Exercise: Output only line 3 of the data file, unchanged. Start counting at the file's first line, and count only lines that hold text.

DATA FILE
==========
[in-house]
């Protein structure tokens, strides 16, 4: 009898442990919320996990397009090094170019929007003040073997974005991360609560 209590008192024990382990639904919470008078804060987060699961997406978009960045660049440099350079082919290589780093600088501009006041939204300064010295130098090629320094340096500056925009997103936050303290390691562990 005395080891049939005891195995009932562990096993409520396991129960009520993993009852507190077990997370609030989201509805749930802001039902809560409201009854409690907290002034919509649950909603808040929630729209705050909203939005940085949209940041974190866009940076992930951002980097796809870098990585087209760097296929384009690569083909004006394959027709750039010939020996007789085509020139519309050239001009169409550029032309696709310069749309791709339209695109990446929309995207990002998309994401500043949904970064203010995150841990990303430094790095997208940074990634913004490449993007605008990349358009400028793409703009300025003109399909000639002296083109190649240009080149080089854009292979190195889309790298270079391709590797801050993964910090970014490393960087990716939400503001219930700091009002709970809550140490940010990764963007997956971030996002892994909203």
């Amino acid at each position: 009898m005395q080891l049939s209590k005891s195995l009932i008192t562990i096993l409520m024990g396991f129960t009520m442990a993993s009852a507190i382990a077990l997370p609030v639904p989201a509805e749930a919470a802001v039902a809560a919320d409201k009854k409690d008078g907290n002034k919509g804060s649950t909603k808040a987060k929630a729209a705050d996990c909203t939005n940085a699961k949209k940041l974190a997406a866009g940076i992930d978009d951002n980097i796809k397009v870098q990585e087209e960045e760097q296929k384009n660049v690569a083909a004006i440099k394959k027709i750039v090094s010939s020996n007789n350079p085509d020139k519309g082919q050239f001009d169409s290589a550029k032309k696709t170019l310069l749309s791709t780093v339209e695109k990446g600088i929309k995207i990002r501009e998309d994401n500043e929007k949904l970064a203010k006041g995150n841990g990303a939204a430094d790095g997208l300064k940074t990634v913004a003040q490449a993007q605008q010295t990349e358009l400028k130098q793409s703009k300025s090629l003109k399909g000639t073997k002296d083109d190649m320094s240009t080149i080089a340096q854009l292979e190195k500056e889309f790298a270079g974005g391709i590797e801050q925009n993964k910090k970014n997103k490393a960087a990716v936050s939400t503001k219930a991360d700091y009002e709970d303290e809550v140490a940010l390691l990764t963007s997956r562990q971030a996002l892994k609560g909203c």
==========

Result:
């Amino acid at each position: 009898m005395q080891l049939s209590k005891s195995l009932i008192t562990i096993l409520m024990g396991f129960t009520m442990a993993s009852a507190i382990a077990l997370p609030v639904p989201a509805e749930a919470a802001v039902a809560a919320d409201k009854k409690d008078g907290n002034k919509g804060s649950t909603k808040a987060k929630a729209a705050d996990c909203t939005n940085a699961k949209k940041l974190a997406a866009g940076i992930d978009d951002n980097i796809k397009v870098q990585e087209e960045e760097q296929k384009n660049v690569a083909a004006i440099k394959k027709i750039v090094s010939s020996n007789n350079p085509d020139k519309g082919q050239f001009d169409s290589a550029k032309k696709t170019l310069l749309s791709t780093v339209e695109k990446g600088i929309k995207i990002r501009e998309d994401n500043e929007k949904l970064a203010k006041g995150n841990g990303a939204a430094d790095g997208l300064k940074t990634v913004a003040q490449a993007q605008q010295t990349e358009l400028k130098q793409s703009k300025s090629l003109k399909g000639t073997k002296d083109d190649m320094s240009t080149i080089a340096q854009l292979e190195k500056e889309f790298a270079g974005g391709i590797e801050q925009n993964k910090k970014n997103k490393a960087a990716v936050s939400t503001k219930a991360d700091y009002e709970d303290e809550v140490a940010l390691l990764t963007s997956r562990q971030a996002l892994k609560g909203c």